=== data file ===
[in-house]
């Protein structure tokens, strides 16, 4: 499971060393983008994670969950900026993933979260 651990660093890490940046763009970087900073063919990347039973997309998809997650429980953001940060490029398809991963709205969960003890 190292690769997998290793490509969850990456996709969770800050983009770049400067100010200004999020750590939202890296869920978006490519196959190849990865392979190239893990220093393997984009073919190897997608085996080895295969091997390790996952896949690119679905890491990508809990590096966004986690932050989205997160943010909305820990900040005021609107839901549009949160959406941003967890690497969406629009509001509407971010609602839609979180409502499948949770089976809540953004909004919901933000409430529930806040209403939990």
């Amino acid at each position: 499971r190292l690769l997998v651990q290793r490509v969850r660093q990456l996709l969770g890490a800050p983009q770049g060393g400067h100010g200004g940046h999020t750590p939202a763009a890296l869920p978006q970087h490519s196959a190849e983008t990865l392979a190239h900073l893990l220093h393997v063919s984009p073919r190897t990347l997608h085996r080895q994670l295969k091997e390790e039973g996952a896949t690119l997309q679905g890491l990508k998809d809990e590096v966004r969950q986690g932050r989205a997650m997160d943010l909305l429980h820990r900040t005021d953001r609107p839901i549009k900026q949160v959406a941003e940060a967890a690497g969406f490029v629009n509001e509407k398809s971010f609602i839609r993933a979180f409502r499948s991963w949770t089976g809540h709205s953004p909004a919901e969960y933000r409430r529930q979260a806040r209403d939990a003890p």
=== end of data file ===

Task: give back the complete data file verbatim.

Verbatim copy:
[in-house]
């Protein structure tokens, strides 16, 4: 499971060393983008994670969950900026993933979260 651990660093890490940046763009970087900073063919990347039973997309998809997650429980953001940060490029398809991963709205969960003890 190292690769997998290793490509969850990456996709969770800050983009770049400067100010200004999020750590939202890296869920978006490519196959190849990865392979190239893990220093393997984009073919190897997608085996080895295969091997390790996952896949690119679905890491990508809990590096966004986690932050989205997160943010909305820990900040005021609107839901549009949160959406941003967890690497969406629009509001509407971010609602839609979180409502499948949770089976809540953004909004919901933000409430529930806040209403939990």
């Amino acid at each position: 499971r190292l690769l997998v651990q290793r490509v969850r660093q990456l996709l969770g890490a800050p983009q770049g060393g400067h100010g200004g940046h999020t750590p939202a763009a890296l869920p978006q970087h490519s196959a190849e983008t990865l392979a190239h900073l893990l220093h393997v063919s984009p073919r190897t990347l997608h085996r080895q994670l295969k091997e390790e039973g996952a896949t690119l997309q679905g890491l990508k998809d809990e590096v966004r969950q986690g932050r989205a997650m997160d943010l909305l429980h820990r900040t005021d953001r609107p839901i549009k900026q949160v959406a941003e940060a967890a690497g969406f490029v629009n509001e509407k398809s971010f609602i839609r993933a979180f409502r499948s991963w949770t089976g809540h709205s953004p909004a919901e969960y933000r409430r529930q979260a806040r209403d939990a003890p």